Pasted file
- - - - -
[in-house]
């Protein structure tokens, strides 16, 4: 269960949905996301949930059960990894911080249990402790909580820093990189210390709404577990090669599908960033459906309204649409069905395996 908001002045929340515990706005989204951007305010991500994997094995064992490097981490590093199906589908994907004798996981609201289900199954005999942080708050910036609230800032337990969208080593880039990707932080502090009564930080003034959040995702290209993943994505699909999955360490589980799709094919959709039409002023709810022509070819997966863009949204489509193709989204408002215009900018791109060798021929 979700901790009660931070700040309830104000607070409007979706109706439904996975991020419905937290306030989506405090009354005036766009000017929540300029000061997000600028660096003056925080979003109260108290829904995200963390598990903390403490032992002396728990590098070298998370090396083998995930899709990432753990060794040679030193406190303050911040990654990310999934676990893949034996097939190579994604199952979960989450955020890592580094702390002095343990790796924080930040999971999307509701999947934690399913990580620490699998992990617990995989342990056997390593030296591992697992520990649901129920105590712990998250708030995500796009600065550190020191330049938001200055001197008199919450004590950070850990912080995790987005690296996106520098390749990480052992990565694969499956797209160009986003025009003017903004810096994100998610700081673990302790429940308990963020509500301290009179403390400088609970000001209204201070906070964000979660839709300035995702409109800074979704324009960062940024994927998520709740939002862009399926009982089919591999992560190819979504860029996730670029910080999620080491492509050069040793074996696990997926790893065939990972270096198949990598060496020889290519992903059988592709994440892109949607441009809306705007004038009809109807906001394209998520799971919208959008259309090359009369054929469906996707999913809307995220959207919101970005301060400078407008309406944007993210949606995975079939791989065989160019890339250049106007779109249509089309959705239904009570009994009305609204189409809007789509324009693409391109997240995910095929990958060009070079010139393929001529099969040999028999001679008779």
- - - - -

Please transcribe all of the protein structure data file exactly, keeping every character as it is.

[in-house]
């Protein structure tokens, strides 16, 4: 269960949905996301949930059960990894911080249990402790909580820093990189210390709404577990090669599908960033459906309204649409069905395996 908001002045929340515990706005989204951007305010991500994997094995064992490097981490590093199906589908994907004798996981609201289900199954005999942080708050910036609230800032337990969208080593880039990707932080502090009564930080003034959040995702290209993943994505699909999955360490589980799709094919959709039409002023709810022509070819997966863009949204489509193709989204408002215009900018791109060798021929 979700901790009660931070700040309830104000607070409007979706109706439904996975991020419905937290306030989506405090009354005036766009000017929540300029000061997000600028660096003056925080979003109260108290829904995200963390598990903390403490032992002396728990590098070298998370090396083998995930899709990432753990060794040679030193406190303050911040990654990310999934676990893949034996097939190579994604199952979960989450955020890592580094702390002095343990790796924080930040999971999307509701999947934690399913990580620490699998992990617990995989342990056997390593030296591992697992520990649901129920105590712990998250708030995500796009600065550190020191330049938001200055001197008199919450004590950070850990912080995790987005690296996106520098390749990480052992990565694969499956797209160009986003025009003017903004810096994100998610700081673990302790429940308990963020509500301290009179403390400088609970000001209204201070906070964000979660839709300035995702409109800074979704324009960062940024994927998520709740939002862009399926009982089919591999992560190819979504860029996730670029910080999620080491492509050069040793074996696990997926790893065939990972270096198949990598060496020889290519992903059988592709994440892109949607441009809306705007004038009809109807906001394209998520799971919208959008259309090359009369054929469906996707999913809307995220959207919101970005301060400078407008309406944007993210949606995975079939791989065989160019890339250049106007779109249509089309959705239904009570009994009305609204189409809007789509324009693409391109997240995910095929990958060009070079010139393929001529099969040999028999001679008779």